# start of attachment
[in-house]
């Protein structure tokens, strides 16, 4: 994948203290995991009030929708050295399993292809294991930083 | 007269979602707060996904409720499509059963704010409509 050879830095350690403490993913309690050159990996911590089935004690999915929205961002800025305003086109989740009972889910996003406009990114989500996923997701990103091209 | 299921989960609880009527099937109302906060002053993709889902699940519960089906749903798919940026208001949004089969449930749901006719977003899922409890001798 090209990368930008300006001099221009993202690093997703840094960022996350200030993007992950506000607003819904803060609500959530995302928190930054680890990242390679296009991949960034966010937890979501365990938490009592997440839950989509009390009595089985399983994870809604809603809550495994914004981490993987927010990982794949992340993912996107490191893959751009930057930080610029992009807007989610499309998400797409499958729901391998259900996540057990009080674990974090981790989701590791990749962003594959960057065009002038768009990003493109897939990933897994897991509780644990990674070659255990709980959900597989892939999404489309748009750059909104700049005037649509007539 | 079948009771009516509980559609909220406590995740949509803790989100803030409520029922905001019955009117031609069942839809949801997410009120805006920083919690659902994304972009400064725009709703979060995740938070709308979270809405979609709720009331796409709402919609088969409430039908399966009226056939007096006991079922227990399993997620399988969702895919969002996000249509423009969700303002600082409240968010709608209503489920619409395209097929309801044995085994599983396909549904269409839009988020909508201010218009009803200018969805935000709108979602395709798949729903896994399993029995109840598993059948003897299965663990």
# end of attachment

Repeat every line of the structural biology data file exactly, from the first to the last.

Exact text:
[in-house]
């Protein structure tokens, strides 16, 4: 994948203290995991009030929708050295399993292809294991930083 | 007269979602707060996904409720499509059963704010409509 050879830095350690403490993913309690050159990996911590089935004690999915929205961002800025305003086109989740009972889910996003406009990114989500996923997701990103091209 | 299921989960609880009527099937109302906060002053993709889902699940519960089906749903798919940026208001949004089969449930749901006719977003899922409890001798 090209990368930008300006001099221009993202690093997703840094960022996350200030993007992950506000607003819904803060609500959530995302928190930054680890990242390679296009991949960034966010937890979501365990938490009592997440839950989509009390009595089985399983994870809604809603809550495994914004981490993987927010990982794949992340993912996107490191893959751009930057930080610029992009807007989610499309998400797409499958729901391998259900996540057990009080674990974090981790989701590791990749962003594959960057065009002038768009990003493109897939990933897994897991509780644990990674070659255990709980959900597989892939999404489309748009750059909104700049005037649509007539 | 079948009771009516509980559609909220406590995740949509803790989100803030409520029922905001019955009117031609069942839809949801997410009120805006920083919690659902994304972009400064725009709703979060995740938070709308979270809405979609709720009331796409709402919609088969409430039908399966009226056939007096006991079922227990399993997620399988969702895919969002996000249509423009969700303002600082409240968010709608209503489920619409395209097929309801044995085994599983396909549904269409839009988020909508201010218009009803200018969805935000709108979602395709798949729903896994399993029995109840598993059948003897299965663990």